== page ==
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Want to find out how knowledge is created? Maybe understand the processes underpinning your degree subject? Perhaps build up your team working skills?  Even get a taste of the life of an academic researcher? If so, then LSE GROUPS might be of interest to you!

Starting in 2011, since then GROUPS has been run annually for LSE undergraduate students. It is an immersive, engaging and unique learning experience that offers students the chance to do original research and present it to their peers. It usually runs over two weeks at the close of Summer Term.

In Lent Term 2017, we also ran LSE GROUPS/Imperial Horizons 2017 in a new, weekly format in the Spring Term, as a collaborative project with Imperial College, and you can see more information on this at the hyperlink above. 

LSE GROUPS 2017 has just concluded, and further information on this run follows below.


Tuesday 30 May to Friday 9 June 2017

We are living in uncertain times. How can social scientists study change and instability? How do individuals and communities live with uncertainty? Are there uncertainties within our research tools themselves, and the conclusions we draw?

LSE GROUPS just returned for its seventh year to offer LSE undergraduates an exciting end-of-year opportunity to conduct research under the topic of ‘Uncertainty’. You can read the 2017 Conference Programme here for a summary of the various topics which were explored.

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(left) Group 5 presents their findings to the other participants at Conference; (right) Group 1, having just been awarded the Popular Prize AND best Presentation from the judges, pose for a photo with their supervisor Joseph Lane (sans certificate!)

The GROUPS participants spent a fortnight working in small collectives, of mixed years and mixed disciplines, with a supervisor. They chose a research question and methodology, collected and analysed data, and wrote and presented a paper at conference. Participants also attended workshops to develop student skills in literature searching, research tools and data analysis.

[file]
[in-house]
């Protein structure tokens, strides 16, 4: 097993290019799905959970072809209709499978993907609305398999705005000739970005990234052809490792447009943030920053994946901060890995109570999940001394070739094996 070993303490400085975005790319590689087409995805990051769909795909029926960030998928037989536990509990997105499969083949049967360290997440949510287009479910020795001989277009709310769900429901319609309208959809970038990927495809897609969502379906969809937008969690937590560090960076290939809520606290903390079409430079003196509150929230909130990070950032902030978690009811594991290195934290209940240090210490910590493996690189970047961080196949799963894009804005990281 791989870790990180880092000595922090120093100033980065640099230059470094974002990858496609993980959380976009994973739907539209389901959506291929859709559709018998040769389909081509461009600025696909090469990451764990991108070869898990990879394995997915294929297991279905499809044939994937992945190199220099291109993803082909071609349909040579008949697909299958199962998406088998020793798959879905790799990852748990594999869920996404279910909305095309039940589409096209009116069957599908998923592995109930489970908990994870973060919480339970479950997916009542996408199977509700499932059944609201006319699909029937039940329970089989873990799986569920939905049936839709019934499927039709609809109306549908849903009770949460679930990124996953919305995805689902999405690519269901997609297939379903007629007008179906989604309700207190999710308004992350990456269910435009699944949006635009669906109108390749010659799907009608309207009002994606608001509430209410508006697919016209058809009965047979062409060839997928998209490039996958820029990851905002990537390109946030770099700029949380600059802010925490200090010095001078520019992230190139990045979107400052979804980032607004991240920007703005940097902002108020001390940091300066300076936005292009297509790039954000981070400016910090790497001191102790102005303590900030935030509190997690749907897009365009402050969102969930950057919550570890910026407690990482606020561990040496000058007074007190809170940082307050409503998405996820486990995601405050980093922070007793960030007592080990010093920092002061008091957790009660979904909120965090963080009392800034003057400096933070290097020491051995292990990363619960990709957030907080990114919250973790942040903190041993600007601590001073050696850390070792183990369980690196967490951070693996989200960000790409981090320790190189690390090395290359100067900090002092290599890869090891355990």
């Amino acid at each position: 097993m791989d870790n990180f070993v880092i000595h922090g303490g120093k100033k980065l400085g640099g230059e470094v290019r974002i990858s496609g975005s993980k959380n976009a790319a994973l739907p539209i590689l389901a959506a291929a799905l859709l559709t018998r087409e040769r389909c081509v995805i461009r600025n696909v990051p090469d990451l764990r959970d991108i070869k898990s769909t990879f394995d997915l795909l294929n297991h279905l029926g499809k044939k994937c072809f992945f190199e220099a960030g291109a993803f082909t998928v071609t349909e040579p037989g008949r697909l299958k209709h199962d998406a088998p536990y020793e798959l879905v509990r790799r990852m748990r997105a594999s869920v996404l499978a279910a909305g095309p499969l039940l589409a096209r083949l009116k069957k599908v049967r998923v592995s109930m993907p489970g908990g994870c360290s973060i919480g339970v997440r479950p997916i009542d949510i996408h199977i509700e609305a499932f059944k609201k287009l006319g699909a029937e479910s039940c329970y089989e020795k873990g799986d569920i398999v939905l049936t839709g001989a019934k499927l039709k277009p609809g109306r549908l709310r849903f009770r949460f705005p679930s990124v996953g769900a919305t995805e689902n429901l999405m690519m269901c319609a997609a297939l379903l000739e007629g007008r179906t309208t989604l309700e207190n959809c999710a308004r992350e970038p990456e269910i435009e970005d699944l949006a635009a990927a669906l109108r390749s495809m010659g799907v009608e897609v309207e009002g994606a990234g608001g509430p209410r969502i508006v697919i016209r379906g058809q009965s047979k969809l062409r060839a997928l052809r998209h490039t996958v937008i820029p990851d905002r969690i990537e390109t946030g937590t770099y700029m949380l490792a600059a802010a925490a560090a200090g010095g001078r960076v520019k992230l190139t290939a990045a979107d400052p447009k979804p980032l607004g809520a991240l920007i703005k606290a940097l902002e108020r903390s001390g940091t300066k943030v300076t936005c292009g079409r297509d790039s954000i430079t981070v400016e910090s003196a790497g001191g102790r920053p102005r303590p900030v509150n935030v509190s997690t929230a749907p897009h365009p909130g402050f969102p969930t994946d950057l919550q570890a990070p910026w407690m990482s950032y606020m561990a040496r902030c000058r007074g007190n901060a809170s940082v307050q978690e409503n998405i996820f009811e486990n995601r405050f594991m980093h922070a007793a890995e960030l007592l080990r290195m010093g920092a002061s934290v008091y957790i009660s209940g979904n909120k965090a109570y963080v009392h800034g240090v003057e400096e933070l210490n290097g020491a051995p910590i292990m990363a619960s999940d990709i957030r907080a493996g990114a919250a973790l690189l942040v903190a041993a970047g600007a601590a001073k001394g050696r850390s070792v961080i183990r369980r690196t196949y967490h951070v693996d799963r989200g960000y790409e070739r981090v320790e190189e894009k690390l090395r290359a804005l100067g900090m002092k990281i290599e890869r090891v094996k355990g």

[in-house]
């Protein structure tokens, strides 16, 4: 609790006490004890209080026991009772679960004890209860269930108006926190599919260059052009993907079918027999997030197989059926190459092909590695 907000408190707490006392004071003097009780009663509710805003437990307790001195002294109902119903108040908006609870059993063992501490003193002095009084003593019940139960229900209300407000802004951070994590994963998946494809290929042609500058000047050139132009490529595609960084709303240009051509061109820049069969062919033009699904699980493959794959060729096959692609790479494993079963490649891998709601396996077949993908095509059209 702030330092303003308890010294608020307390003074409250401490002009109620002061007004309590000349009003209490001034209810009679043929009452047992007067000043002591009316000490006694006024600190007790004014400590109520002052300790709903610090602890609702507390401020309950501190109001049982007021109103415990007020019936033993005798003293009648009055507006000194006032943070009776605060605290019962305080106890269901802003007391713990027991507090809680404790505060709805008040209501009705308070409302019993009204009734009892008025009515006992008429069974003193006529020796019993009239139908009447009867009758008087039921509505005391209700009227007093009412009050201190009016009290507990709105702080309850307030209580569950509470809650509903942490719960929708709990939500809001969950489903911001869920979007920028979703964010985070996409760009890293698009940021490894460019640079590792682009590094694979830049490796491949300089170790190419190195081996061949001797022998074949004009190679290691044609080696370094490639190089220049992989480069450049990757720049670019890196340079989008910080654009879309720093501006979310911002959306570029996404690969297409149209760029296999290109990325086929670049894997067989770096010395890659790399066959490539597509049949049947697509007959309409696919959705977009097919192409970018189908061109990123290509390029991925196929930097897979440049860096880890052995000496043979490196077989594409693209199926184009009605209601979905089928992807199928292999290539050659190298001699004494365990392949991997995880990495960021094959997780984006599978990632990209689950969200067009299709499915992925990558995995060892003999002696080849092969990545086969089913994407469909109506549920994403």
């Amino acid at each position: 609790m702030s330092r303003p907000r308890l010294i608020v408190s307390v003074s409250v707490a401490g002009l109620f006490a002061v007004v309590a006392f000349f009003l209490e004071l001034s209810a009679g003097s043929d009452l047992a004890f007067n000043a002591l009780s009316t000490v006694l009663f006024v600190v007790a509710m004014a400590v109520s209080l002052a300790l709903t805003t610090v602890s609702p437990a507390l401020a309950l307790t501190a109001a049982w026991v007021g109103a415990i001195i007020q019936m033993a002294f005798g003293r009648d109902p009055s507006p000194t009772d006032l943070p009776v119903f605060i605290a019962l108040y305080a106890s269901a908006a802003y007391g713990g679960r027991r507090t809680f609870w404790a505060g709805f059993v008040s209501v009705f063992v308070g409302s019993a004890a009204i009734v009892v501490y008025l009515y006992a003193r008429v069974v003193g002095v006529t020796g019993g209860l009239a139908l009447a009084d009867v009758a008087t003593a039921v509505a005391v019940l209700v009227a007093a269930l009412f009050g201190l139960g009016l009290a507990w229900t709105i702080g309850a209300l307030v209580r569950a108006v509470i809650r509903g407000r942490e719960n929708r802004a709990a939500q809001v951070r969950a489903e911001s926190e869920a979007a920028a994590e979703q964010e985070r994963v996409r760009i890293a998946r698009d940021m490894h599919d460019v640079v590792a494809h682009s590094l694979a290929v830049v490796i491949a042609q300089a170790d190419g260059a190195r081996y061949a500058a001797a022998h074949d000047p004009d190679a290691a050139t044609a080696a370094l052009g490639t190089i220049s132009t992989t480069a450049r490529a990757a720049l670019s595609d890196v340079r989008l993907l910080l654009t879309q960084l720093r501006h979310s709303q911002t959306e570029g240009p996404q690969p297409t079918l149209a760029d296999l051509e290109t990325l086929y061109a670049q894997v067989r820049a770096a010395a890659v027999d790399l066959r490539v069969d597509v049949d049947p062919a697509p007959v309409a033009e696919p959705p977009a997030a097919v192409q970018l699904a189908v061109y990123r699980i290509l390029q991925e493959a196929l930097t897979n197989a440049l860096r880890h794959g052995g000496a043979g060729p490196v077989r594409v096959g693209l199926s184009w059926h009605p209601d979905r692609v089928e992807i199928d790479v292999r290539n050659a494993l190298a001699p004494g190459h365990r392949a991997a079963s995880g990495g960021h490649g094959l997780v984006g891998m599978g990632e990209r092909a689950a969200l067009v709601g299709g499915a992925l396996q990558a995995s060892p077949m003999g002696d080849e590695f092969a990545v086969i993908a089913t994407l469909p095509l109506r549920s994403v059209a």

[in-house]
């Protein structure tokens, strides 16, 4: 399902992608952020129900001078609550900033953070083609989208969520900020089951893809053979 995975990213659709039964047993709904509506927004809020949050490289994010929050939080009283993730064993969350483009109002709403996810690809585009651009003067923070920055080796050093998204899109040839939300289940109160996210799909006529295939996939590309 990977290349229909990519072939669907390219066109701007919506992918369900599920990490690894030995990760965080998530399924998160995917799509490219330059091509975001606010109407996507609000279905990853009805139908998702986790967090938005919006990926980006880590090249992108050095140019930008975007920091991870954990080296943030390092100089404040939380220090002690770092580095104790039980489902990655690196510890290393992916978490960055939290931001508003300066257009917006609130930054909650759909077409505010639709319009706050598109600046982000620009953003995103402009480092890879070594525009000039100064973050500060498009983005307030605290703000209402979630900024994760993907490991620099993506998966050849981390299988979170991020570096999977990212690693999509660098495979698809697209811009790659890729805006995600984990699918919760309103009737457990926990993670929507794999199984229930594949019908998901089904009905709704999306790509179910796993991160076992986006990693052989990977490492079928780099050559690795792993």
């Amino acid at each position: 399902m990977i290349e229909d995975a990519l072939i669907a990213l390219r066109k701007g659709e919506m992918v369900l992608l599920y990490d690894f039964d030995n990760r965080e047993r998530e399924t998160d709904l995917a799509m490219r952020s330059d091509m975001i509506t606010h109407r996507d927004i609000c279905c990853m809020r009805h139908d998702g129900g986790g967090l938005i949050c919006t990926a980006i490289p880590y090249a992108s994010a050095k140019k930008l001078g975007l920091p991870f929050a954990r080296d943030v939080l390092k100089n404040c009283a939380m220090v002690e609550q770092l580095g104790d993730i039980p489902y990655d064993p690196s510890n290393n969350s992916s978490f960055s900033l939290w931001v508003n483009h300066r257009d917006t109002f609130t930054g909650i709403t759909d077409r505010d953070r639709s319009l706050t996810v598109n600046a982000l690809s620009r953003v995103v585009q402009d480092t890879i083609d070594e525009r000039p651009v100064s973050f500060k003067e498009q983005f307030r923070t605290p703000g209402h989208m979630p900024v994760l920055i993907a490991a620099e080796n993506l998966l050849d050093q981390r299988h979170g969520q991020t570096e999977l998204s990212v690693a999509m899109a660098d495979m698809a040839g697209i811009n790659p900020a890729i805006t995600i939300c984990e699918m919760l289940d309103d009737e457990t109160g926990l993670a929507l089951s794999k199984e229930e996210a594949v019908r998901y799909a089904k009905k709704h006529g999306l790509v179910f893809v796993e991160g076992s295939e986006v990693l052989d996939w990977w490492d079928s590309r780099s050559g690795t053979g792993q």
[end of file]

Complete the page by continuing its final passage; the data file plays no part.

Here is a list of the twelve questions that were researched. Clicking on the titles below will take you to the full research papers. 

Group 1 - To Gamble or Not to Gamble:  An empirical research into LSE students’ risk-taking behaviour and their performance on negatively-marked MCQs in EC102 exam (WINNER - BEST PRESENTATION & POPULAR VOTE)

Group 2 - Too little too late, useless words? An Analysis of the Impact UK Threat Levels have on the Public Perception of their Safety

Group 3 -  Public perceptions amongst Londoners following terrorist attacks in the UK in early 2017

Group 4 -  Heuristics, Uncertainty and Terrorism; Estimations of the Likelihood of Fatality due to Terrorist Events -  Do people overestimate the likelihood of fatality due to terrorist events?

Group 5 - Fear and Anger: How does the emotionalisation of news reports affect perceptions of terrorism risk?

Group 6 -  Apprentices of automation: adapting career paths to ever-smarter machines  (WINNER - BEST RESEARCH PAPER)

Group 7 -  To Vote or not to Vote: Does uncertainty in public opinion affect political engagement in US Presidential elections?

Group 8 -  Brexit matters? Different Brexit Scenarios’ Impact on Undergraduates’ Decision to Pursue Postgraduate Study in the UK

Group 9 - The Truth Behind Fake News: Insights into the perceived trustworthiness of news and its link to policy decisions

Group 10 -  Brick-and-Mortar Barriers:  The Impact of Uncertainty Avoidance on Purchase Probability under Personalized Pricing

Group 11 - #Hashtags and Bullets: Mapping Citizen Journalism and unarmed U.S. Police Shootings

Group 12 -  All lime and salt, no tequila: questioning the impact of Trumpian uncertainty on Mexico’s economy



Dr Esther Saxey and the LSE GROUPS 2017 supervisors


"LSE people provided very helpful analysis on causation and correlation .... Imperial people had a good grasp of the quantitative side of things and had more focus on scientific rigour. The diversity of students in the group also made for supporting sources and research in more diverse places." - GROUPS participant


Group 3 and Group 4 answering questions from the audience following their presentations

"Freedom to choose what to study. Greater independence. Learning by doing. More contact time than undergraduate studies!" -  GROUPS participant


Two participants discuss their work during a break from a research session

GROUPS in previous years

Some of our GROUPS alumni recently won the prestigious Booth Prize at the LSE Research Festival, for presentation of their work in GROUPS 2016.

You can watch a film that we commissioned to document the experience of students who took part in GROUPS in 2016:

To find out more about LSE GROUPS in previous years, including photos, films and details of winning projects, see our LSE GROUPS past projects page


"An incredible two weeks"


 "LSE GROUPS was the key factor that drove me to pursue my own research with an undergraduate dissertation, so thank you very much for your work on that project and for providing me with my first opportunity to conduct academic research!" - GROUPS participant


"Different to anything else I've done at LSE"